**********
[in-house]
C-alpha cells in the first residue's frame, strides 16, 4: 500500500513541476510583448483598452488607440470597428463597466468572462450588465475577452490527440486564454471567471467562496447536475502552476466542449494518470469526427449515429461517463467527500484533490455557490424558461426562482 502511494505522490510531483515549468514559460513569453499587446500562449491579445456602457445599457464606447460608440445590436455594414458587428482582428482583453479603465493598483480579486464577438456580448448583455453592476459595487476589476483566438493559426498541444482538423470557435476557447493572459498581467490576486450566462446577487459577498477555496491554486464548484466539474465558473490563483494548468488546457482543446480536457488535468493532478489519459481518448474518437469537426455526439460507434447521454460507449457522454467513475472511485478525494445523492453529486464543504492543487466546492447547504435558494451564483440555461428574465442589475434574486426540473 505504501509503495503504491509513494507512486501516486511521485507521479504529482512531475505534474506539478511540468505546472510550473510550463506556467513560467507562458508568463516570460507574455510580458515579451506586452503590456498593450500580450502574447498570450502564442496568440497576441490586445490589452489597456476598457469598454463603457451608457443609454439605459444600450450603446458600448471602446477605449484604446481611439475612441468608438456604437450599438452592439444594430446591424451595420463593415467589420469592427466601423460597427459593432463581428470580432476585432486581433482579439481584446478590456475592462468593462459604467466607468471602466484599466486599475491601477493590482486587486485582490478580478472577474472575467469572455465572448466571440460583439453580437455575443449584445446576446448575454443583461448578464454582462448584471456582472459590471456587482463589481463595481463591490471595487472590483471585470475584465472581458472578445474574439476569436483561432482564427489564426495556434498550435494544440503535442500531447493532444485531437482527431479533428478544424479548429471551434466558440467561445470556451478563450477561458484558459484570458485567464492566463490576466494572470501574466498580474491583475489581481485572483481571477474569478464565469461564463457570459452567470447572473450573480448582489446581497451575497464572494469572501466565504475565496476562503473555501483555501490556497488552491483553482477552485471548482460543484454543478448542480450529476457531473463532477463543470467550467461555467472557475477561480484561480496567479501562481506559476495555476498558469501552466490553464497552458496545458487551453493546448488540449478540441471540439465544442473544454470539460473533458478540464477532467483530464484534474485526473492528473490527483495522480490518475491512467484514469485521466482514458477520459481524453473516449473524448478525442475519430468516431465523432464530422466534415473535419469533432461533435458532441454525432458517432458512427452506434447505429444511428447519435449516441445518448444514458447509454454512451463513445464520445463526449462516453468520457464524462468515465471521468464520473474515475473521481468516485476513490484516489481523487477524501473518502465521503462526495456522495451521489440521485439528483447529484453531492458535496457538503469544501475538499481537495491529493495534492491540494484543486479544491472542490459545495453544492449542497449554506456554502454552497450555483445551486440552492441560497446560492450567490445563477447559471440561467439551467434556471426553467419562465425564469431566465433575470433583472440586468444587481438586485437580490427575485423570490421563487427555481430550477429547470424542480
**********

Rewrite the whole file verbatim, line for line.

[in-house]
C-alpha cells in the first residue's frame, strides 16, 4: 500500500513541476510583448483598452488607440470597428463597466468572462450588465475577452490527440486564454471567471467562496447536475502552476466542449494518470469526427449515429461517463467527500484533490455557490424558461426562482 502511494505522490510531483515549468514559460513569453499587446500562449491579445456602457445599457464606447460608440445590436455594414458587428482582428482583453479603465493598483480579486464577438456580448448583455453592476459595487476589476483566438493559426498541444482538423470557435476557447493572459498581467490576486450566462446577487459577498477555496491554486464548484466539474465558473490563483494548468488546457482543446480536457488535468493532478489519459481518448474518437469537426455526439460507434447521454460507449457522454467513475472511485478525494445523492453529486464543504492543487466546492447547504435558494451564483440555461428574465442589475434574486426540473 505504501509503495503504491509513494507512486501516486511521485507521479504529482512531475505534474506539478511540468505546472510550473510550463506556467513560467507562458508568463516570460507574455510580458515579451506586452503590456498593450500580450502574447498570450502564442496568440497576441490586445490589452489597456476598457469598454463603457451608457443609454439605459444600450450603446458600448471602446477605449484604446481611439475612441468608438456604437450599438452592439444594430446591424451595420463593415467589420469592427466601423460597427459593432463581428470580432476585432486581433482579439481584446478590456475592462468593462459604467466607468471602466484599466486599475491601477493590482486587486485582490478580478472577474472575467469572455465572448466571440460583439453580437455575443449584445446576446448575454443583461448578464454582462448584471456582472459590471456587482463589481463595481463591490471595487472590483471585470475584465472581458472578445474574439476569436483561432482564427489564426495556434498550435494544440503535442500531447493532444485531437482527431479533428478544424479548429471551434466558440467561445470556451478563450477561458484558459484570458485567464492566463490576466494572470501574466498580474491583475489581481485572483481571477474569478464565469461564463457570459452567470447572473450573480448582489446581497451575497464572494469572501466565504475565496476562503473555501483555501490556497488552491483553482477552485471548482460543484454543478448542480450529476457531473463532477463543470467550467461555467472557475477561480484561480496567479501562481506559476495555476498558469501552466490553464497552458496545458487551453493546448488540449478540441471540439465544442473544454470539460473533458478540464477532467483530464484534474485526473492528473490527483495522480490518475491512467484514469485521466482514458477520459481524453473516449473524448478525442475519430468516431465523432464530422466534415473535419469533432461533435458532441454525432458517432458512427452506434447505429444511428447519435449516441445518448444514458447509454454512451463513445464520445463526449462516453468520457464524462468515465471521468464520473474515475473521481468516485476513490484516489481523487477524501473518502465521503462526495456522495451521489440521485439528483447529484453531492458535496457538503469544501475538499481537495491529493495534492491540494484543486479544491472542490459545495453544492449542497449554506456554502454552497450555483445551486440552492441560497446560492450567490445563477447559471440561467439551467434556471426553467419562465425564469431566465433575470433583472440586468444587481438586485437580490427575485423570490421563487427555481430550477429547470424542480